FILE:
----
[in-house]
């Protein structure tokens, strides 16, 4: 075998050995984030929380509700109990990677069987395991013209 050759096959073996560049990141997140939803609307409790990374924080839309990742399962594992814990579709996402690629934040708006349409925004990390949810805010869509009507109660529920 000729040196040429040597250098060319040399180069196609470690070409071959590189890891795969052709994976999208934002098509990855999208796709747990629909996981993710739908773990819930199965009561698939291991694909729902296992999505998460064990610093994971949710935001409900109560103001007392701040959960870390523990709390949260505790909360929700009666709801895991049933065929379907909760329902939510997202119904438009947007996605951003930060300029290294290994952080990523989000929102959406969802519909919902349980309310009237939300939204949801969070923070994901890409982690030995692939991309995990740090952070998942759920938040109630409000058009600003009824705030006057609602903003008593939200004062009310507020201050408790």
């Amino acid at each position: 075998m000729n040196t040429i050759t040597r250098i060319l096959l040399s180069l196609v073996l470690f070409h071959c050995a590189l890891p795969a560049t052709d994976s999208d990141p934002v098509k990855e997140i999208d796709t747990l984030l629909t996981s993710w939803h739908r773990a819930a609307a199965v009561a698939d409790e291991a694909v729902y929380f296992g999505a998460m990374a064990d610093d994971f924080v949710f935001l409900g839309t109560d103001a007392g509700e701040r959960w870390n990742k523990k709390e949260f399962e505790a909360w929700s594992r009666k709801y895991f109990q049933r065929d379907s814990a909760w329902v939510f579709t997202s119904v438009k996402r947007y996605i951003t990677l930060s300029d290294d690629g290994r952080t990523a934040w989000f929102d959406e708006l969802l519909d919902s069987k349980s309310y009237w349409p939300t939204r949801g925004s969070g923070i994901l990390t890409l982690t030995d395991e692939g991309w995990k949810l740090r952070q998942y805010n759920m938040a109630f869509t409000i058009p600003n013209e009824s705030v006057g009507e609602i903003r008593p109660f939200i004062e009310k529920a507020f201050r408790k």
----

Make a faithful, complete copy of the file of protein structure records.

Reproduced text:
[in-house]
């Protein structure tokens, strides 16, 4: 075998050995984030929380509700109990990677069987395991013209 050759096959073996560049990141997140939803609307409790990374924080839309990742399962594992814990579709996402690629934040708006349409925004990390949810805010869509009507109660529920 000729040196040429040597250098060319040399180069196609470690070409071959590189890891795969052709994976999208934002098509990855999208796709747990629909996981993710739908773990819930199965009561698939291991694909729902296992999505998460064990610093994971949710935001409900109560103001007392701040959960870390523990709390949260505790909360929700009666709801895991049933065929379907909760329902939510997202119904438009947007996605951003930060300029290294290994952080990523989000929102959406969802519909919902349980309310009237939300939204949801969070923070994901890409982690030995692939991309995990740090952070998942759920938040109630409000058009600003009824705030006057609602903003008593939200004062009310507020201050408790």
């Amino acid at each position: 075998m000729n040196t040429i050759t040597r250098i060319l096959l040399s180069l196609v073996l470690f070409h071959c050995a590189l890891p795969a560049t052709d994976s999208d990141p934002v098509k990855e997140i999208d796709t747990l984030l629909t996981s993710w939803h739908r773990a819930a609307a199965v009561a698939d409790e291991a694909v729902y929380f296992g999505a998460m990374a064990d610093d994971f924080v949710f935001l409900g839309t109560d103001a007392g509700e701040r959960w870390n990742k523990k709390e949260f399962e505790a909360w929700s594992r009666k709801y895991f109990q049933r065929d379907s814990a909760w329902v939510f579709t997202s119904v438009k996402r947007y996605i951003t990677l930060s300029d290294d690629g290994r952080t990523a934040w989000f929102d959406e708006l969802l519909d919902s069987k349980s309310y009237w349409p939300t939204r949801g925004s969070g923070i994901l990390t890409l982690t030995d395991e692939g991309w995990k949810l740090r952070q998942y805010n759920m938040a109630f869509t409000i058009p600003n013209e009824s705030v006057g009507e609602i903003r008593p109660f939200i004062e009310k529920a507020f201050r408790k």